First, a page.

Noctua NF-P12 redux-1700 PWM Fan Review 27

Noctua NF-P12 redux-1700 PWM Fan Review

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Closer Examination


The Noctua NF-P12 in its current redux form is available in different SKUs, mostly differing in rated speed and mode of fan control, be it voltage or PWM control. This specific model is the redux-1700 PWM, chosen primarily because it offers the largest range of operation as far as fan speed goes, which has it effectively encompass all others in its range of operation. The entire series of NF-P12 redux fans has an identical exterior look in that all of these use a gray frame and darker rotor of the same color, and the frame and rotor are the same as well. They are all 120 x 120 x 25 mm fans, making them ideal for 120-series radiators because of their square frame.

The rotor has nine blades designed with pressure-optimization in mind, with Noctua's "Vortex Control Notches" on the trailing edge of each individual blade, which they claim helps "spread the fan's noise emission over a wider range of frequencies" to theoretically make for a more pleasant tone that is not a quantifiable metric, but one that will go appreciated nonetheless if it works for everyone. There is a Noctua logo on the side of the frame, as well as arrows to depict the direction of rotor motion and airflow through the fan should you need it. No vibration-dampening rubber pads on the corners here, but there are places to slot in optional Noctua fan corner accessories should you wish to purchase and use them.


Noctua is using their first-generation SSO ( self-stabilizing oil-pressure) bearing for this fan (more on it here), which does make one feel like this is definitely an older product given the NF-A12x25 launched alongside gets all the new tech, including the newer SSO2 bearing. This is not to say that the older SSO bearing is bad; on the contrary, it remains one the better fan bearings in use even today and has Noctua rate this fan's operation at an MTBF >150, 000 hours and back it with a nice 6-year warranty. The fan cable is sleeved past the edge of the frame in a heatshrink-style application and terminates in a standard 4-pin fan connector.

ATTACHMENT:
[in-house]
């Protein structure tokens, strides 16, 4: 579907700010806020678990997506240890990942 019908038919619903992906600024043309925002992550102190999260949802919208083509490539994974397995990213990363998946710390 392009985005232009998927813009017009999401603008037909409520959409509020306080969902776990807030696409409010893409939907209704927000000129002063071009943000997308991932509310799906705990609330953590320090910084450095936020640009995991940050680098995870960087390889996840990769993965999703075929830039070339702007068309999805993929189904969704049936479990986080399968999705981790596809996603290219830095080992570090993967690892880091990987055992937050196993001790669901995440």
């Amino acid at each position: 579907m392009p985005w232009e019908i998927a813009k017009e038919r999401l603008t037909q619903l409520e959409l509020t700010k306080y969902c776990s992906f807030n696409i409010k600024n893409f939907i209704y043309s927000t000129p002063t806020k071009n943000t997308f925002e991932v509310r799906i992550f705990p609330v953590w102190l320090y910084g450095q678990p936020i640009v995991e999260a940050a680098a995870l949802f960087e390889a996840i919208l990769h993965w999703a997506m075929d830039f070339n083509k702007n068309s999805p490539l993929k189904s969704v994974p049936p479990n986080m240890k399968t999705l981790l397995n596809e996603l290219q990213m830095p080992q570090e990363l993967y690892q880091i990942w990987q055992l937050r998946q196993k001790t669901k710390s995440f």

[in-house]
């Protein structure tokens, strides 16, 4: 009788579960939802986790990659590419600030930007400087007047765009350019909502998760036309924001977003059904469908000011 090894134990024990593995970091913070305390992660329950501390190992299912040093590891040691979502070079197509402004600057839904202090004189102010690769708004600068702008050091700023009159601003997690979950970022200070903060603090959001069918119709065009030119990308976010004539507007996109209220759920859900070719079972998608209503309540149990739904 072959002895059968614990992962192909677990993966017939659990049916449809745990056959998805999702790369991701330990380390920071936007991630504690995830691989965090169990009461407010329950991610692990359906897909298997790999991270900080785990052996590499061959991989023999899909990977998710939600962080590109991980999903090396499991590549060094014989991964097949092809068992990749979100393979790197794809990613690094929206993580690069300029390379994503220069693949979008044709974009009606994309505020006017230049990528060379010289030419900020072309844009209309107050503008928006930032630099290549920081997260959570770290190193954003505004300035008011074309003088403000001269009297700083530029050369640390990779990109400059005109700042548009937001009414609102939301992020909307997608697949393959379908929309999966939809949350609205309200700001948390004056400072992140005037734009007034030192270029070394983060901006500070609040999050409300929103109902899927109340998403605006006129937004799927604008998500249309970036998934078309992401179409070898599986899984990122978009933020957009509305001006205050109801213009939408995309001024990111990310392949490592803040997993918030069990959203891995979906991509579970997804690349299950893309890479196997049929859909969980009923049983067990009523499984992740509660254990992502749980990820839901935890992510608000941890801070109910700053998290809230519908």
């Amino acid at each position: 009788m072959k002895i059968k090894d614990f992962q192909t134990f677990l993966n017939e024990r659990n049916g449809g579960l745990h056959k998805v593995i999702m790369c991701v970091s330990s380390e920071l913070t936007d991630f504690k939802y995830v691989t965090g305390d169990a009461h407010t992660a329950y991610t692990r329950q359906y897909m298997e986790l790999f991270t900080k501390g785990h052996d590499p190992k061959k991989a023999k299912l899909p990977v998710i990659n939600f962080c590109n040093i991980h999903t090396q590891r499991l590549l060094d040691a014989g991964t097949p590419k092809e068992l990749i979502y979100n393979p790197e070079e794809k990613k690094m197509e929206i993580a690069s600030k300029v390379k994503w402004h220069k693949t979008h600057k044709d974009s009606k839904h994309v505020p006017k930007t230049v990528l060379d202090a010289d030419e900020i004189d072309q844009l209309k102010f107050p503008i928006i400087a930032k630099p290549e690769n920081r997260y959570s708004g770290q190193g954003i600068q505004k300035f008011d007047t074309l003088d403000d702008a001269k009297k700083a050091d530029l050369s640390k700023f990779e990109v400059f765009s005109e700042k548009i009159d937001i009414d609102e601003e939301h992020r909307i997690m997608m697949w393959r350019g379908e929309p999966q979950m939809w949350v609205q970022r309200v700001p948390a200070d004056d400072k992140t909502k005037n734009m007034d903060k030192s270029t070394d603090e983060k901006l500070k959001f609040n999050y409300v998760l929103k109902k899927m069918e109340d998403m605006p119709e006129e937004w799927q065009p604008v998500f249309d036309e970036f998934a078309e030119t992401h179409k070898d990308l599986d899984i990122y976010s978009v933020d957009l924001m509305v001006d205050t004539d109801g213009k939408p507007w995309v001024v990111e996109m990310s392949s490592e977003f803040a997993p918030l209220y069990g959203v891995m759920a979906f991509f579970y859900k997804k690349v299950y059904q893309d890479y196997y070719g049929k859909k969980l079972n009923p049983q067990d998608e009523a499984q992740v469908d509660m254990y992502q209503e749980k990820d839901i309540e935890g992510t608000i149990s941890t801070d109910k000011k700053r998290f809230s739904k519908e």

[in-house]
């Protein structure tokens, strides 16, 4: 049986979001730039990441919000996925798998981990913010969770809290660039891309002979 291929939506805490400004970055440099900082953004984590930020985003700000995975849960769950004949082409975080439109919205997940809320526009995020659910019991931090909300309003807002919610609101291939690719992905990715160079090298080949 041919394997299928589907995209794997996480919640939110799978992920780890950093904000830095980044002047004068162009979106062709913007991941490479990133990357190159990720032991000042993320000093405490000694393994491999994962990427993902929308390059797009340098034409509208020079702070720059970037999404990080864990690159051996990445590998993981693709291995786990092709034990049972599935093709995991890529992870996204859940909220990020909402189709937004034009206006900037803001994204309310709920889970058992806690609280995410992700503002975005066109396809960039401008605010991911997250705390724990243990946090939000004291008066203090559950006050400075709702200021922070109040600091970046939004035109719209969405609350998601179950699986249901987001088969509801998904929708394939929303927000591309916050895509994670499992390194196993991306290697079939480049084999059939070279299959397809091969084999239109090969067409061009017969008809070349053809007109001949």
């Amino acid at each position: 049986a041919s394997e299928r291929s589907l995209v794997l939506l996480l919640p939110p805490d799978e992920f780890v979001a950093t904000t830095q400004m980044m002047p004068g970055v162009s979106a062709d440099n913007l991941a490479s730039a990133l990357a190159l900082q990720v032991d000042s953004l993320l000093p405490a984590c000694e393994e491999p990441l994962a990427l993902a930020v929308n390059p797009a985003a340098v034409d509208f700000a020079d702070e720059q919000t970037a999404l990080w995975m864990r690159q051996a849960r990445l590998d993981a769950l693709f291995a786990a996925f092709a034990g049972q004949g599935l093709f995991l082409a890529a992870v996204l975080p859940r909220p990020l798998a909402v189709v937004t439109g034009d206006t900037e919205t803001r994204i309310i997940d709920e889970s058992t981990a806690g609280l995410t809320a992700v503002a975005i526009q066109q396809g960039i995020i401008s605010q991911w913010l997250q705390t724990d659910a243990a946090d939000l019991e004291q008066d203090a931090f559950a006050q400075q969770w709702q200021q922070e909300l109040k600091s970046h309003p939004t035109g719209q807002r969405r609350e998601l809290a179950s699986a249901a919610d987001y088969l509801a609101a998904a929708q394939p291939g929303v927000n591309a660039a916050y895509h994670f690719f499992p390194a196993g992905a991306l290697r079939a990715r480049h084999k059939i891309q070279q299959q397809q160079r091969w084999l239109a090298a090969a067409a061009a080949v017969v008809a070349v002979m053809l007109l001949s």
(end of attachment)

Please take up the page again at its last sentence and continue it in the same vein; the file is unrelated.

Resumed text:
Each fan is rated for 0.09 A (1.08 W) on the 12 VDC rail, which corresponds to the peak draw with start-up boost. I noticed a maximum operating current draw of 0.07 A here (~0.85 W on the 12 V rail), so you should be able to operate a good number of these fans off a single 1 A fan header if start-up boost can be accounted for. Alternatively, you can also get a powered PWM splitter and leave nothing to chance by powering the fans directly through the PSU. Noctua mentions that the PWM motor used is based on their own custom-designed NE-FD1 PWM IC with a zero-RPM mode at 0% PWM duty cycle and lower PWM switching noise. There were complaints about PWM "ticking" noises from customers of their older PWM fans, especially at lower RPMs, although Noctua says that this is the same IC and people may have been mistaking noise from the three-phase motor in their iPPC PWM fans for PWM switching instead.
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